‘Incredible but True’ Review: Track to the Future

A suburban couple makes a life-altering discovery in the basement of their new home in this delightfully odd comedy.

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By Jeannette Catsoulis

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However you respond to the wacky oeuvre of the French filmmaker Quentin Dupieux, its loopy originality is cheering. Through a string of out-there movies featuring killer tires, monstrous insects and cursed outerwear, he has remained committed to exposing the sadness behind much of human silliness. Whatever his subject, it’s never solely about the goof.

He has also typically been blessed with actors skilled at selling dotty setups with deadpan ease. In “Incredible but True,” he has the stellar support of Alain Chabat and Léa Drucker (currently starring in the marvelous Epix series “War of the Worlds”), who play Alain and Marie, a fondly becalmed couple who impulsively purchase a suburban home. On the urging of their excitable real estate agent (Stéphane Pezerat), the couple investigates a trapdoor in the basement which conceals a strange tunnel. Where — and to when — the tunnel leads will upend their lives and rearrange their destinies.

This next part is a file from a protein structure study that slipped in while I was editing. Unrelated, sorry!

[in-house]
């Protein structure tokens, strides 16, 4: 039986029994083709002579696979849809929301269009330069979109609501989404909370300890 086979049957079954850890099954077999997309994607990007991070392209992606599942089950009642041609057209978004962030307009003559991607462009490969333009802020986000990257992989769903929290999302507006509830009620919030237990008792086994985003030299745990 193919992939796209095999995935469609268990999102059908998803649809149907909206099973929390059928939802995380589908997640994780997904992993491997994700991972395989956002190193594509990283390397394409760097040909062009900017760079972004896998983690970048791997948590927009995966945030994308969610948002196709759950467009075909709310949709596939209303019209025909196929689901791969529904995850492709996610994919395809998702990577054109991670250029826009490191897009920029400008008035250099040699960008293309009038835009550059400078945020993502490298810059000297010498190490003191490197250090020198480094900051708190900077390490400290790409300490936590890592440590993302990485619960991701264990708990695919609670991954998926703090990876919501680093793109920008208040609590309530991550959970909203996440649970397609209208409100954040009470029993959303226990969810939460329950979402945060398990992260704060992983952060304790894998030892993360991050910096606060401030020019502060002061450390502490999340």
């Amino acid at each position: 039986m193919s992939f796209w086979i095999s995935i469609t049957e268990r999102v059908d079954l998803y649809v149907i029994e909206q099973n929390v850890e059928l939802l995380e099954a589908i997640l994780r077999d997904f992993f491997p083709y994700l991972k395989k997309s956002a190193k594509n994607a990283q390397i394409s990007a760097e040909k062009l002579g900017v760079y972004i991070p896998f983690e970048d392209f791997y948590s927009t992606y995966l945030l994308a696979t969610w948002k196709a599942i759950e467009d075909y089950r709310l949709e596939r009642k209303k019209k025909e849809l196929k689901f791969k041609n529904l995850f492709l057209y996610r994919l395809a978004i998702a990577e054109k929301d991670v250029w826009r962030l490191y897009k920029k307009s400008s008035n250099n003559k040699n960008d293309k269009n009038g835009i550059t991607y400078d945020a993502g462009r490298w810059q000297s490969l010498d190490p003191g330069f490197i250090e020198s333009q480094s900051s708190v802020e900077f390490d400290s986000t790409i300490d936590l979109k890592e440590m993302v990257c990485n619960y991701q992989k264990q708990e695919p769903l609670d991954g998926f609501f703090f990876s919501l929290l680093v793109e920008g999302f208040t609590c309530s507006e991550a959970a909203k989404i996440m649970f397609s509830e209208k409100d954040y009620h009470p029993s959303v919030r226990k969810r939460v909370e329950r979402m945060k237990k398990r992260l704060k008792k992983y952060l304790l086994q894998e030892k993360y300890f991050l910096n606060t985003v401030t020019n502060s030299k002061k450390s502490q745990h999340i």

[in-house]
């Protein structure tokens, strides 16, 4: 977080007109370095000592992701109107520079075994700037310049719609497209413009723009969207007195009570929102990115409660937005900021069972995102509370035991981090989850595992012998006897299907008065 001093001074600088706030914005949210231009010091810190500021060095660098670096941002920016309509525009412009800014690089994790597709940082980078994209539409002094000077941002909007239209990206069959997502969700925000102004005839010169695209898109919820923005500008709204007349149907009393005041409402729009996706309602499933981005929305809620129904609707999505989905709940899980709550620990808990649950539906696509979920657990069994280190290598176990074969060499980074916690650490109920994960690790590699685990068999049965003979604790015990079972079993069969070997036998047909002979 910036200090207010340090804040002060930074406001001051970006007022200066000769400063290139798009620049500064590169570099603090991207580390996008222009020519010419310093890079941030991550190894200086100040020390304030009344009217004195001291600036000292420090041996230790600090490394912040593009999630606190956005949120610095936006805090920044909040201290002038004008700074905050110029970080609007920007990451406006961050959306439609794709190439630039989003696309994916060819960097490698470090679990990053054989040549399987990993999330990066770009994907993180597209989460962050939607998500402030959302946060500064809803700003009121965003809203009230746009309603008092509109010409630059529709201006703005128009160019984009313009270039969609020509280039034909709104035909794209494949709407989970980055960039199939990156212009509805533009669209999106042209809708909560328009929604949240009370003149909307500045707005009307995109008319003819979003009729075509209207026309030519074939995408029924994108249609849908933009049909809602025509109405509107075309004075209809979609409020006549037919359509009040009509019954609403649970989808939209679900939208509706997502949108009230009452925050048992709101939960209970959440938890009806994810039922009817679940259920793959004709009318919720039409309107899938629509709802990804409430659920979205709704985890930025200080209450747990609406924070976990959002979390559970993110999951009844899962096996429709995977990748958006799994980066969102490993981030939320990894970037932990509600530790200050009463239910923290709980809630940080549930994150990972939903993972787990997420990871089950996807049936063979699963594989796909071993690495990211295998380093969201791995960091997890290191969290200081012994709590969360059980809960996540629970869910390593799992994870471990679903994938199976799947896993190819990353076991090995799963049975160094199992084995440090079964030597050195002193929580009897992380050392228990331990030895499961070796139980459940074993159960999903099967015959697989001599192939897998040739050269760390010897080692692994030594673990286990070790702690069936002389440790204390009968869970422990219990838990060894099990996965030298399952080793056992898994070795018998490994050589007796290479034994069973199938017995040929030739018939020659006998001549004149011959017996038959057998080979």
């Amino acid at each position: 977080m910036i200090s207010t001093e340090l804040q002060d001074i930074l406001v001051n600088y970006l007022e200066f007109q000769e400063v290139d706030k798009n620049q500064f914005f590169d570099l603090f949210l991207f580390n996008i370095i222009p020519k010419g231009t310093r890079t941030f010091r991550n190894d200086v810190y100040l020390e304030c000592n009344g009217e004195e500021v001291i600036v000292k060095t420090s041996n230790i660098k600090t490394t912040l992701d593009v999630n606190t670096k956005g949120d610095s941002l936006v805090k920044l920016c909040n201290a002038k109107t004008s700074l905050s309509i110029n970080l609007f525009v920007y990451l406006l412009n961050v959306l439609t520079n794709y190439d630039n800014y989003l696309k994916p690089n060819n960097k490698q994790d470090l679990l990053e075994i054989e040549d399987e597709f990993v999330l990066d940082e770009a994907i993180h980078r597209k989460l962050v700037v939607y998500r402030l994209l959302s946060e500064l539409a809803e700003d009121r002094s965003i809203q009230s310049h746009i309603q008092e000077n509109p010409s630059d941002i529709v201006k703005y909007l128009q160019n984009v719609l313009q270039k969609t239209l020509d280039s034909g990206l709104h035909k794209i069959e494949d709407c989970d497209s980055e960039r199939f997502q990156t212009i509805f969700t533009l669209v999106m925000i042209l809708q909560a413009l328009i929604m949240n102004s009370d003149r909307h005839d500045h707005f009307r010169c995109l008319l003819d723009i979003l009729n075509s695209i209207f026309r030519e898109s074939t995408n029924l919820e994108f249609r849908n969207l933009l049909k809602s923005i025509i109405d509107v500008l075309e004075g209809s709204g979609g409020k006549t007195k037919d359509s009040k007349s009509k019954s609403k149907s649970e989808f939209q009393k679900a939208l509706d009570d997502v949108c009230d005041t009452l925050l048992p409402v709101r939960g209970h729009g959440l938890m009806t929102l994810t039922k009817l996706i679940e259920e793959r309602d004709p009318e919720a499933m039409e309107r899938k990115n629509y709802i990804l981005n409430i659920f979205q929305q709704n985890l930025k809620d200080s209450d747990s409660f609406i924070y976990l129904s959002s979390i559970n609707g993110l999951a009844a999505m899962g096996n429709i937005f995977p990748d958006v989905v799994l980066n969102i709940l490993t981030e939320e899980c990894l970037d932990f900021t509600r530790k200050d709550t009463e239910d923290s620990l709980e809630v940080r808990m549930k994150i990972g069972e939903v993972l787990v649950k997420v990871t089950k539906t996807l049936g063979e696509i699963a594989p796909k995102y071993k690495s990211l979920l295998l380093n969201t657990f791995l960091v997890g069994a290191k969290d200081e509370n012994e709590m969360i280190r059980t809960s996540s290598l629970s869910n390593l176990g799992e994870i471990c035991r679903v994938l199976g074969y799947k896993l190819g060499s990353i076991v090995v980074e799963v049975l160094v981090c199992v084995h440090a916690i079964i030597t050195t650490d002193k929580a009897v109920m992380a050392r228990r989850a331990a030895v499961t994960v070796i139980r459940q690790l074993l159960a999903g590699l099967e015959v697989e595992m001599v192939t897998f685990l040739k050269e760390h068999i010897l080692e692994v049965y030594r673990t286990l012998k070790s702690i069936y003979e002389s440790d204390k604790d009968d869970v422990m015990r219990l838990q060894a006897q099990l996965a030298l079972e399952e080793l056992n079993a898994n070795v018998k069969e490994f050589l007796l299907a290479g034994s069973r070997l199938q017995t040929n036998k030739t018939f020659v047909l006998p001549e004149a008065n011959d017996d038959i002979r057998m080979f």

Coming in at a tight and talky 74 minutes, “Incredible but True” is a sweetly absurd time-travel comedy that coats its lunacy in a touching poignancy. While Alain, as unwavering as his puff of silvery hair, manages a stressful work client and the hypermasculine posturing of his boastful boss, Gérard (Benoît Magimel), Marie becomes dismayingly obsessed with the tunnel’s wonders. Her bizarre behavior — like the droll adventures of Gérard’s recently installed, Bluetooth-enabled electronic penis — has a desperate quality: In this movie, the diminutions of aging are rarely out of mind.

For Alain, though, happiness means simply surviving middle age without the assistance of a temporal blip or an iPenis. Even one with three speeds.

Incredible but True
Not rated. In French and Japanese, with subtitles. Running time: 1 hour 14 minutes. Watch on Arrow.

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